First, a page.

the most dangerous word in an entrepreneur's vocabulary

The Most Dangerous Word in an Entrepreneur’s Vocabulary

Surely you’ve been here, in my seat. I’m at a folding table, sitting in a metal folding chair. I’m crossing my knees because that’s what ladies do when sitting on a metal folding chair in a dress. Only I keep having to switch knees because the metal is unforgiving and my toes keep falling asleep and getting all kinds of tingly. “Must remember to wear pants next time, I think. And also get back to the gym.”

There it is. Also.

the most dangerous word in an entrepreneur's vocabulary

This is reason numero uno why also is the most dangerous word in solopreneur’s vocabulary. It’s just the beginning of a never-ending task list. A way to stay in stress instead of rising above the second most dangerous word, busy.

Constantly, I remind myself not to work about the task list. It lowers my energy level, just thinking about a list with more than three things on it. Because, really, the list never ends. It just changes.

But that’s not the real reason also is the most dangerous word. The real reason is all about marketing. Branding. Securing your future business. If that sounds like kind of a big deal, multiply it by 27 and then we’ll be talking.

I’ve amassed a few well-worn statements. Get clear to get visible. Stand up to stand out. Create a brand worth talking about. Step one in branding: know your audience.

Know your who and your why, and you’re golden. But this is where it gets tricky and it’s one of the big barriers many of my clients face in their deep branding work.

“I serve busy business women and also stay at home mothers.”
“My best client is an online biz coach and also realtors.”
“30-something lawyers on the partner track and also parents with sick children are my target market.”

Each of those statements share the “also” death knell.

Here’s the deal: your niche doesn’t have room for the also. Choose one or the other. As a brand strategist, I cannot create an effective brand strategy that will magnetize your message to two different segments. Stay at home mothers have very different pain points than busy business women. Their dreams and desires take a different shape. They will respond better to different images, different copy, different messaging as a whole.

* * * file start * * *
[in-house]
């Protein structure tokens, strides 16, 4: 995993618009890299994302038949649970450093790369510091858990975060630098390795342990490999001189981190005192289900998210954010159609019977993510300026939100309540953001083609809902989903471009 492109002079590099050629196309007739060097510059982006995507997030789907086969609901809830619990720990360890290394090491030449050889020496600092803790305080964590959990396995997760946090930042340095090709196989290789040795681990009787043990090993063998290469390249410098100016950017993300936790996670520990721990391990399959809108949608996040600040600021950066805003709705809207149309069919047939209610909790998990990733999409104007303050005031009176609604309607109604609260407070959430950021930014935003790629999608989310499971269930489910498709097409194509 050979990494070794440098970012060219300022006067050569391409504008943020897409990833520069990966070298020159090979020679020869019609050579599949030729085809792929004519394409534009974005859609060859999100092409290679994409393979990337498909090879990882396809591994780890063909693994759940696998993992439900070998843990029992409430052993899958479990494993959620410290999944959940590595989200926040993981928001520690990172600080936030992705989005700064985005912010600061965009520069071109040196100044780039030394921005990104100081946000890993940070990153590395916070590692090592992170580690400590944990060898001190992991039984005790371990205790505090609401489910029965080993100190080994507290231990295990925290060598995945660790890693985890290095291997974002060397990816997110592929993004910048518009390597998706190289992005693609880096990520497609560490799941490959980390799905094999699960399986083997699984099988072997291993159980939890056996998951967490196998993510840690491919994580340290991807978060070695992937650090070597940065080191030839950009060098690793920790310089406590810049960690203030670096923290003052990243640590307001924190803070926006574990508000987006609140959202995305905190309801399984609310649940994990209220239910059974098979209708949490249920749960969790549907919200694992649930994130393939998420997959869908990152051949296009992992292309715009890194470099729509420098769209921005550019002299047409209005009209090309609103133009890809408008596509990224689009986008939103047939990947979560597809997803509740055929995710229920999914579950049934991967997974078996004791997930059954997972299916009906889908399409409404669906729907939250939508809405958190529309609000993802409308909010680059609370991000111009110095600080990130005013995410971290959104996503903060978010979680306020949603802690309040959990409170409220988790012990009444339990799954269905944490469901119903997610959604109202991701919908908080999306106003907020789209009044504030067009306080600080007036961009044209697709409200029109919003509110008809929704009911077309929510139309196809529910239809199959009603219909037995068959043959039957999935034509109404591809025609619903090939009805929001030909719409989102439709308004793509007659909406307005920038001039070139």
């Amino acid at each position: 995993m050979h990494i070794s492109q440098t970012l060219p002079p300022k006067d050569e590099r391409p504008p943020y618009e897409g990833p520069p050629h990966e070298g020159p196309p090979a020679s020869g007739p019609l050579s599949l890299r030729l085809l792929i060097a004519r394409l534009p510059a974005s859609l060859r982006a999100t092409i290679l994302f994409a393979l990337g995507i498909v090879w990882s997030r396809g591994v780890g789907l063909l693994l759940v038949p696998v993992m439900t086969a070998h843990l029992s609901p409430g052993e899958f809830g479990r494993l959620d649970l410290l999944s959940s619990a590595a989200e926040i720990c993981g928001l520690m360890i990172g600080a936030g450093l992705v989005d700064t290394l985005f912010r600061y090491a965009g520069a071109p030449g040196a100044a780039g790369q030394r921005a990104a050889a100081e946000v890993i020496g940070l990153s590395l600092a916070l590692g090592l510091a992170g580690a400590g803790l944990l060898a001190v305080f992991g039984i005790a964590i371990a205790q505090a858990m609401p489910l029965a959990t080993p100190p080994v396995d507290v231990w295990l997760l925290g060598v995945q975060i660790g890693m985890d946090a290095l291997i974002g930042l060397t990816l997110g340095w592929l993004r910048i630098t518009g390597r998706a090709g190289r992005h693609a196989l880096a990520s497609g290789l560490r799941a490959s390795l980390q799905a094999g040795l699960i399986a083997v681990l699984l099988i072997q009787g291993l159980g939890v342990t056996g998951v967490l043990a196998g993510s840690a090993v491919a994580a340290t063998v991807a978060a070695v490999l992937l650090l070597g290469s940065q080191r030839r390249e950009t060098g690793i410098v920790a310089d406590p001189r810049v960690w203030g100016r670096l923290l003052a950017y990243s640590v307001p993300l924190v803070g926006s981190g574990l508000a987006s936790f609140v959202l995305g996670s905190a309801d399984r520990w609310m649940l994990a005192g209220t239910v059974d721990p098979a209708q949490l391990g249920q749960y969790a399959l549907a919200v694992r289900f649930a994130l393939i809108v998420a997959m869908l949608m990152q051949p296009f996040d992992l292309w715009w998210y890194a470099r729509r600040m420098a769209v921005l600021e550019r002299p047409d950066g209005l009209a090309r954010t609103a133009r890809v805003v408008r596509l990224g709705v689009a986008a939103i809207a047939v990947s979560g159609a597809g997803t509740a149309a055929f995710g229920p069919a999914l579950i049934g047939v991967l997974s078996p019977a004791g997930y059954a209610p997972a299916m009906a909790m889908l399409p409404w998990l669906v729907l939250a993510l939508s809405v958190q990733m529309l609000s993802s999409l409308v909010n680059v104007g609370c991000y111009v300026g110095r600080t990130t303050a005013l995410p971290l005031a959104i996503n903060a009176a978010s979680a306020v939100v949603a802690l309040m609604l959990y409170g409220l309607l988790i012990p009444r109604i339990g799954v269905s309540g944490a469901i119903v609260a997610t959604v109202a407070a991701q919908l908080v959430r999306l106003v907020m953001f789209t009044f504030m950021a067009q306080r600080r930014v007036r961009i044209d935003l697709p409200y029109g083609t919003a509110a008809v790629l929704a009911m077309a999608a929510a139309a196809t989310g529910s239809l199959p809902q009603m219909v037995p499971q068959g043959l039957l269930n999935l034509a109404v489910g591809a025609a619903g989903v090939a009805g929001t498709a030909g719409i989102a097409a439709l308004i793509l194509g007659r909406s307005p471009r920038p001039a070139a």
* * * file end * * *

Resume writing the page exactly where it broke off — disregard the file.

I know what you’re thinking. Well, surely those examples don’t work, but MY niche has room for an also. My best clients are ___ and also ____.

Also waters down your brand

You can argue all you want, but when it comes down to it, your brand message will be watered down to the point of boredom or confusion if you try to market to each. Boredom means they’ll pass on you, never to return. Confusion will prevent them from trusting you and definitely stop a sale in its tracks. Either way, you end up losing both sides of that also statement.

You’re still sitting on that metal chair. Maybe it’s even off kilter, one of the legs not quite the same length as the other three. Every time you move, it jolts to one side or the other. When you try to brand in way that includes two different market segments, it’s the same way. You say something that appeals to the online biz coach in a crystal clear way, and you end up repelling the realtor.

The only way also makes sense is if you haven’t clearly defined your niche in the first place. How might that work? Perhaps you’re a health coach that works with overworked 30 somethings. Let’s say you equally serve those lawyers on the partner track and parents with sick children. What is the commonality? Well, I’d hazard a guess that they’re both overworked and stressed out. Your niche is actually overworked and stressed out 30 somethings. It just so happens both lawyers fit the bill.

The key here is that while lawyers make up a number of your clients, it’s not that they’re a lawyer that makes them a good client for you. It’s how many hours they’re putting in at the office, commuting back and forth, and not enough time to prep healthy meals or exercise to relieve stress. The same would be true for parents of sick children as they go back and forth from work to the hospital to home. In each case, the client is so focused on an end goal (making partner, your child beating cancer) that taking time for themselves induces guilt. Or they put it off, thinking there’s time for that later. When they’ve accomplished that goal.

A more clear niche definition will help you brand and market in a way that attracts the best client with that unique pain point you know how to fix. Try saying, I work with overstressed 30-somethings who are putting off their health till later because they feel guilty putting themselves first now. Not only will you get the right client standing up and raising their hands, you’ll end up with a more clear system to help them. You brand to the overstressed and guilty pain point, not to their demographics.

You can’t effectively serve two different segments with the same marketing. When you find a way to speak to one individual, everything else becomes more clear. No longer will you struggle with branding decisions like which photo do I use for this sales page? And since I’m willing to bet the reason you have an answer to their stress is that you’ve been their yourself, the answer is already there. What photo would have spoken to you at that time?

If also is a word you cling to in your ideal market, take a look below the surface. Where are the emotional commonalities that define your best clients? What is the trigger that comes up over and over again? You’ll find your answer. It won’t include also.

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